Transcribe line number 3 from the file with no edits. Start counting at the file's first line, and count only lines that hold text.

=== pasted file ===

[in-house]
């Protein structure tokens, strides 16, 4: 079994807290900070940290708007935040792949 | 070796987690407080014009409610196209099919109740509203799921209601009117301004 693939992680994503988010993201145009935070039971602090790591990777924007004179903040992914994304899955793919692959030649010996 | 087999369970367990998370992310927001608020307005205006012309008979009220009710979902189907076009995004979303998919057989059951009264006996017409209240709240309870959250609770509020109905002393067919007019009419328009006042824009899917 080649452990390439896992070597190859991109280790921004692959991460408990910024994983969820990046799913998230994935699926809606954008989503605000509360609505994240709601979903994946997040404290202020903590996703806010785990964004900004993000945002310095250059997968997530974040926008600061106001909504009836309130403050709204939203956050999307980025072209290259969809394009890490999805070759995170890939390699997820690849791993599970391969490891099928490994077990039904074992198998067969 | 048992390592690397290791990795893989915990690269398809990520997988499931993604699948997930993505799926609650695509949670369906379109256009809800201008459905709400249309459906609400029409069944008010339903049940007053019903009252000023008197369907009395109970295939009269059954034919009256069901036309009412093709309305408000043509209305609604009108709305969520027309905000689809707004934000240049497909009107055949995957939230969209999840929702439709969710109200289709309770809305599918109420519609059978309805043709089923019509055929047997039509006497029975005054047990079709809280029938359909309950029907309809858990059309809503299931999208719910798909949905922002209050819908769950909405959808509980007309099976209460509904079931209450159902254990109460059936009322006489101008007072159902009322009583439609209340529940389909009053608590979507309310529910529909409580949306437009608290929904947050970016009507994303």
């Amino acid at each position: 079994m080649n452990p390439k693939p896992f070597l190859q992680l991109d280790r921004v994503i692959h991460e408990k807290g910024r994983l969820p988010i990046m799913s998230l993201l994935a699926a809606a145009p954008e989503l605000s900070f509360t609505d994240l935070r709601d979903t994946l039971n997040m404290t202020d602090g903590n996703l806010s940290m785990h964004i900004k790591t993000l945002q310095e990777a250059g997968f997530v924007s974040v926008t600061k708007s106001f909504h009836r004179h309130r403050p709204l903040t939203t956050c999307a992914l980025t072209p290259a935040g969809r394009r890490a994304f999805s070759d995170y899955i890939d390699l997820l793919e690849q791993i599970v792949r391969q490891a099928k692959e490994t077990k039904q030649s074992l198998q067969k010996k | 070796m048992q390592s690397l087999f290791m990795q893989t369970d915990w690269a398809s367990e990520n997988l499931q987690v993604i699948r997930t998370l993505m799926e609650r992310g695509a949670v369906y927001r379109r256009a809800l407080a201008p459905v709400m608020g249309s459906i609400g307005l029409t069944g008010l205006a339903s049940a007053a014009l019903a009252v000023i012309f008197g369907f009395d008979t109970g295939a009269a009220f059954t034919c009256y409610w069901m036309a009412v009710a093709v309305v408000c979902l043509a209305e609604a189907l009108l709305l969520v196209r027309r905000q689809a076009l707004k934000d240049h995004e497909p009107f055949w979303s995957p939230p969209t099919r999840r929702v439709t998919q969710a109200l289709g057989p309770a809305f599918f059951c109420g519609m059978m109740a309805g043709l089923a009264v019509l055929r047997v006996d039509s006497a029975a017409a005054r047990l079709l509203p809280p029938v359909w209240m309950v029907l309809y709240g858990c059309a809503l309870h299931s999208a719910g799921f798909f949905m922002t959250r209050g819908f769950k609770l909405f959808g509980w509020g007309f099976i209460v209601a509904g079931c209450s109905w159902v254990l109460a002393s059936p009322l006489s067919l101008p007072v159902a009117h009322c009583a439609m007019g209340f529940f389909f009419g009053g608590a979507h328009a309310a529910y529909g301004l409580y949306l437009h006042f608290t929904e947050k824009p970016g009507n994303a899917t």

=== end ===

């Amino acid at each position: 079994m080649n452990p390439k693939p896992f070597l190859q992680l991109d280790r921004v994503i692959h991460e408990k807290g910024r994983l969820p988010i990046m799913s998230l993201l994935a699926a809606a145009p954008e989503l605000s900070f509360t609505d994240l935070r709601d979903t994946l039971n997040m404290t202020d602090g903590n996703l806010s940290m785990h964004i900004k790591t993000l945002q310095e990777a250059g997968f997530v924007s974040v926008t600061k708007s106001f909504h009836r004179h309130r403050p709204l903040t939203t956050c999307a992914l980025t072209p290259a935040g969809r394009r890490a994304f999805s070759d995170y899955i890939d390699l997820l793919e690849q791993i599970v792949r391969q490891a099928k692959e490994t077990k039904q030649s074992l198998q067969k010996k | 070796m048992q390592s690397l087999f290791m990795q893989t369970d915990w690269a398809s367990e990520n997988l499931q987690v993604i699948r997930t998370l993505m799926e609650r992310g695509a949670v369906y927001r379109r256009a809800l407080a201008p459905v709400m608020g249309s459906i609400g307005l029409t069944g008010l205006a339903s049940a007053a014009l019903a009252v000023i012309f008197g369907f009395d008979t109970g295939a009269a009220f059954t034919c009256y409610w069901m036309a009412v009710a093709v309305v408000c979902l043509a209305e609604a189907l009108l709305l969520v196209r027309r905000q689809a076009l707004k934000d240049h995004e497909p009107f055949w979303s995957p939230p969209t099919r999840r929702v439709t998919q969710a109200l289709g057989p309770a809305f599918f059951c109420g519609m059978m109740a309805g043709l089923a009264v019509l055929r047997v006996d039509s006497a029975a017409a005054r047990l079709l509203p809280p029938v359909w209240m309950v029907l309809y709240g858990c059309a809503l309870h299931s999208a719910g799921f798909f949905m922002t959250r209050g819908f769950k609770l909405f959808g509980w509020g007309f099976i209460v209601a509904g079931c209450s109905w159902v254990l109460a002393s059936p009322l006489s067919l101008p007072v159902a009117h009322c009583a439609m007019g209340f529940f389909f009419g009053g608590a979507h328009a309310a529910y529909g301004l409580y949306l437009h006042f608290t929904e947050k824009p970016g009507n994303a899917t």